I just think that anything you see I mean we can sit around and can turn our noses up to it and say, “Oh, I didn’t like that” but you also should, I think when we go into theater, it’s just an interpretation, it is not the rule. It is just one interpretation of something. And I think that filtering it through your own lens, but also seeing the work and the passion that goes into it. Just watching theater in general is such a gift to me, I don’t care what it is, it’s just a gift.
And my last question is this for you. I recently went on your Instagram page, and I saw you put a post about Experience Camp, which is run by one of your friends. And I’d like to know what got your interest in that camp and tell us all about for those who have never heard about it.
Oh, that’s great. I love this question. Thank you experience camp. So, a friend of mine and her husband has been running since summer camps, and one is a fine arts camp. and one is a split more sports-oriented camp. And they really see what these camps do for kids. But she had met some families where the child was grieving because they lost a sibling, a parent, or a grandparent, someone close to their life, you know, someone who had been an integral part of their life. And you know, they get to camp, and they were grieving it, but that they didn’t have someone near them that had experienced something similar. And so, their grief was not understood in the same way. And she took it upon herself. Her name is Sara there. And she said, if we had a camp where these kids could be free and have a blast and forget about their grief, but then when they needed to. They have these moments of shared experience and shared understanding.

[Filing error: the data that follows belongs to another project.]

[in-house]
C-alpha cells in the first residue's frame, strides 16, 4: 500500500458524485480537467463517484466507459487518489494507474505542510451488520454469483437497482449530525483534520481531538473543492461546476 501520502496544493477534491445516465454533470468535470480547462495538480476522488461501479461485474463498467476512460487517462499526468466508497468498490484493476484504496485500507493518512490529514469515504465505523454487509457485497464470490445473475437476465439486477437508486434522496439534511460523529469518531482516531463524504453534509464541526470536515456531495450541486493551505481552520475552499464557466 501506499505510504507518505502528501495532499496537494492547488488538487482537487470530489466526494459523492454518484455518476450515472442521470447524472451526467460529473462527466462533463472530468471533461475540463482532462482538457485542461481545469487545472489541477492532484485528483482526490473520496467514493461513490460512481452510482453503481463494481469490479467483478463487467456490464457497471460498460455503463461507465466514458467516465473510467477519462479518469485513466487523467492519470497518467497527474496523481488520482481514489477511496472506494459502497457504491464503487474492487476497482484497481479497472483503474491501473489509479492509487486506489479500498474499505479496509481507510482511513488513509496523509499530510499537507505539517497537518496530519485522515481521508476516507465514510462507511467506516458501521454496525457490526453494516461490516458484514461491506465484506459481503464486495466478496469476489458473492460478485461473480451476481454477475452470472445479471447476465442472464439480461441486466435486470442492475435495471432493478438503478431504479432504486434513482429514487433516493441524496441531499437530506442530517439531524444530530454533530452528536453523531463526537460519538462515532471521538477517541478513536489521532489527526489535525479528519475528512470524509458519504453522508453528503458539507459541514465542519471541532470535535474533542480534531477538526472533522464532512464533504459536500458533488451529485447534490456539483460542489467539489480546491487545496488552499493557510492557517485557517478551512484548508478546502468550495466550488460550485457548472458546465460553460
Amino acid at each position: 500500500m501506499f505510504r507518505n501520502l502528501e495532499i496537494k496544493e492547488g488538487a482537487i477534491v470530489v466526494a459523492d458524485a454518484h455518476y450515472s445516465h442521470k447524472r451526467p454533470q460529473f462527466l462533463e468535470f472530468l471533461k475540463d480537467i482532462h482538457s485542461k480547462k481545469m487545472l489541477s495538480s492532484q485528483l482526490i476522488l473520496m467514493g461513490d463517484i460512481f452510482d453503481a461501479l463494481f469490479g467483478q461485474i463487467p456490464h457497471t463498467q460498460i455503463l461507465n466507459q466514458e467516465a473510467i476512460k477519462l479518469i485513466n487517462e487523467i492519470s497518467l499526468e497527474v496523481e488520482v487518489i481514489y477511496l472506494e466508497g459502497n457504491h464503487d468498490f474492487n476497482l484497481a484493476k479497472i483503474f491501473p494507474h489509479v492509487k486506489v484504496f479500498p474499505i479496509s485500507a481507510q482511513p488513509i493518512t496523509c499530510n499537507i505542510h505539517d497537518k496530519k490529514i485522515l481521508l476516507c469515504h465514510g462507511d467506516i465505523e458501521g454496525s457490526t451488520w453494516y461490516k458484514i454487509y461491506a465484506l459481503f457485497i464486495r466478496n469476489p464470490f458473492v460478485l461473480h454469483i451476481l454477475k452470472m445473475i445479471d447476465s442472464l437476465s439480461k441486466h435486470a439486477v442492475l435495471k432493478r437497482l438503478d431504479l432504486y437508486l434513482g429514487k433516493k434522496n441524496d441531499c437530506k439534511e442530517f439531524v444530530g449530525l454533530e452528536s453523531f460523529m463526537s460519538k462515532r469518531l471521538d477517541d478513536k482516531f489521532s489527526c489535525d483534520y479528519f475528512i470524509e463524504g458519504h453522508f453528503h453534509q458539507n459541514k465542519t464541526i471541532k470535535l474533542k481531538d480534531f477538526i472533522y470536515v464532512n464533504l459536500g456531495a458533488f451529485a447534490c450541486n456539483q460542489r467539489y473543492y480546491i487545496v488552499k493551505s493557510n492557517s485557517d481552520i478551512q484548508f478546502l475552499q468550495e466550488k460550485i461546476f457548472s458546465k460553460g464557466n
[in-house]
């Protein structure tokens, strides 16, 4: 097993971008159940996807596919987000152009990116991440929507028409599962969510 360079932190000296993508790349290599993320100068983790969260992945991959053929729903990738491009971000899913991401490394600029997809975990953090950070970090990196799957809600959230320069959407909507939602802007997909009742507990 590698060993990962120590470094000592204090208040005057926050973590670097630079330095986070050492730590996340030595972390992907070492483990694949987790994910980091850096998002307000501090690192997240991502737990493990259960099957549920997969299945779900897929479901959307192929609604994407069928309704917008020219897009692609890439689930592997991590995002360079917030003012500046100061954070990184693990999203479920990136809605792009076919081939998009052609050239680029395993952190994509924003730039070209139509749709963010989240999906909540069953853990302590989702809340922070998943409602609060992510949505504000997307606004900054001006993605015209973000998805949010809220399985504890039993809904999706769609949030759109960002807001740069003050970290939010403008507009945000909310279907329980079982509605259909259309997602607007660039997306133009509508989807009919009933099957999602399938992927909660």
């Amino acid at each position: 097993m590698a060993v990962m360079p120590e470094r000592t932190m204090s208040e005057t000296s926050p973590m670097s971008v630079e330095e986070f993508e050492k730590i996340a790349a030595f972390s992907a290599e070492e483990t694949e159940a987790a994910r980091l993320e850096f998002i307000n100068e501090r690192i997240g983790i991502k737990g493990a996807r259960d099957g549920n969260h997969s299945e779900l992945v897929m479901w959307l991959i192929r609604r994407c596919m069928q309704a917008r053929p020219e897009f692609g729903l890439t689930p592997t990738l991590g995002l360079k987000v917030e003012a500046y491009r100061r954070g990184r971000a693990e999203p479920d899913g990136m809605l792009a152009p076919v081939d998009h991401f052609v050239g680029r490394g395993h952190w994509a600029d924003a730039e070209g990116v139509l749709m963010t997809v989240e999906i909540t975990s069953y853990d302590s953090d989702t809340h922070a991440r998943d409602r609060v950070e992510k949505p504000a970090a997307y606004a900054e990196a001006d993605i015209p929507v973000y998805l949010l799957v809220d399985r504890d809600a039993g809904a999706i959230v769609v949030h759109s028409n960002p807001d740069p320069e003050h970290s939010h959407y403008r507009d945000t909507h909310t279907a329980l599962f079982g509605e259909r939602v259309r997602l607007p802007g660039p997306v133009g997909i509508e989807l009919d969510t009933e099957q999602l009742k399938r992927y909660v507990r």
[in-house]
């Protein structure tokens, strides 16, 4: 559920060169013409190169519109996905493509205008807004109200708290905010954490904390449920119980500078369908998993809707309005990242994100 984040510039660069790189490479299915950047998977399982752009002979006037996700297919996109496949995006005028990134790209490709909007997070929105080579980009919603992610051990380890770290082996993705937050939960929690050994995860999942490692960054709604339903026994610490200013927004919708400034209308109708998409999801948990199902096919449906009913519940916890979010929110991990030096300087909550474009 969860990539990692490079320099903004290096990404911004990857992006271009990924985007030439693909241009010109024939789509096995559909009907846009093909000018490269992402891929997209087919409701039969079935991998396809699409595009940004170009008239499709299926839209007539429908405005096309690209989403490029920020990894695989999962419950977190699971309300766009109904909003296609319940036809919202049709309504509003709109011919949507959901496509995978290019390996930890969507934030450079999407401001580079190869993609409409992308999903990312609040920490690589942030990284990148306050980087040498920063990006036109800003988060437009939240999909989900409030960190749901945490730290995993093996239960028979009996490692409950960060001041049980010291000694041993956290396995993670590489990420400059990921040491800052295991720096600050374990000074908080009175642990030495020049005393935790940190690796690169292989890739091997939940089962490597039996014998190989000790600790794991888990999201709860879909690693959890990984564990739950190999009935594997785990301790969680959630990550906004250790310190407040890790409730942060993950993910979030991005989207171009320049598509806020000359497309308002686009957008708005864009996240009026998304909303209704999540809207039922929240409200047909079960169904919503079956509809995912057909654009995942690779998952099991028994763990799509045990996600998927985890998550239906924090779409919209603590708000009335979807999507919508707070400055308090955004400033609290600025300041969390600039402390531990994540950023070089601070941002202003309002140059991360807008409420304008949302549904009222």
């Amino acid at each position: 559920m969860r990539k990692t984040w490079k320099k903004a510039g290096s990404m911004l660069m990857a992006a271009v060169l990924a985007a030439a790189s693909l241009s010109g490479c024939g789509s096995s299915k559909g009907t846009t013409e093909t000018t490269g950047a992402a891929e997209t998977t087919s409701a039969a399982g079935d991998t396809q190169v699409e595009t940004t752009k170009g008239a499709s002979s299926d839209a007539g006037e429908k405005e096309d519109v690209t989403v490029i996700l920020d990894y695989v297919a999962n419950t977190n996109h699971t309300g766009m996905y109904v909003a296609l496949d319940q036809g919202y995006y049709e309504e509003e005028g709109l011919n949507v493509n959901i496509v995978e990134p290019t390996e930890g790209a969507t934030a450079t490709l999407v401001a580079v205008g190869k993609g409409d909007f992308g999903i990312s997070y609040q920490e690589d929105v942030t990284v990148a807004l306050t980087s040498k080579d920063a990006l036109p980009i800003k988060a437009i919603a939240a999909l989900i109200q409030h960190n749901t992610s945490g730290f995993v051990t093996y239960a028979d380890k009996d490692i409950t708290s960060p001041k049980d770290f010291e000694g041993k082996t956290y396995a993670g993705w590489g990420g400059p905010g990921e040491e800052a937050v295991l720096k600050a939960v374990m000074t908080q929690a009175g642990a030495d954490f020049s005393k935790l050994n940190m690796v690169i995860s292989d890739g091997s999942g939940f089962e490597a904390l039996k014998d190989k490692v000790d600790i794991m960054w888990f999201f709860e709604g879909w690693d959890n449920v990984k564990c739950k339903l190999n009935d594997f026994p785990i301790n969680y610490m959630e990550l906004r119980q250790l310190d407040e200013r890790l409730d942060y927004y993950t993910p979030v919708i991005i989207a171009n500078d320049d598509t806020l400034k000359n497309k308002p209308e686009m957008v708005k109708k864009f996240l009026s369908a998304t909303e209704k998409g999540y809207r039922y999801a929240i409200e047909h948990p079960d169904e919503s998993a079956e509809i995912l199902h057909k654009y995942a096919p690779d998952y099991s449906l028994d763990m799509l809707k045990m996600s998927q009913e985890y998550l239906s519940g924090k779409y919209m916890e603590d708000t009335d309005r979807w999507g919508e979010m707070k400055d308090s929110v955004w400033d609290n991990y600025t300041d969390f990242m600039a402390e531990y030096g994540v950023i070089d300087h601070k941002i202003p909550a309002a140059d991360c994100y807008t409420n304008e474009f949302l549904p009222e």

And that’s exactly what I started experience camps. These kids go. And they have therapies, they have group sessions that deal with grief in those healthy and beautiful ways. They have opportunities to share the grief, but mostly and most important, they have the understanding. And so, all these camps, like experience camps, and then another camp that’s important to me, which is called SAY (Say.org) which is for kids who stutter. And then experiencecamps.org These are two different organizations, but when you put children with other children who understand them through that, where they have understanding, suddenly, they don’t feel alone, all of a sudden, they feel “normal”, I guess you I hate that word, but they’ve been as kids, it’s important that they don’t feel like they’re the only one.
And then suddenly, they feel like they have hope and a chance. And so, these are two camps really. They give that opportunity to those kids and then the kids are so much better off for it.
See Kelli O’Hara as she will perform with Adrienne Warren at Wolf Trap’s Filene Center for the second annual Broadway in the Park. It’s Friday, June 24 at 8:00PM. Tickets are available. Go to wolftrap.org to purchase tickets!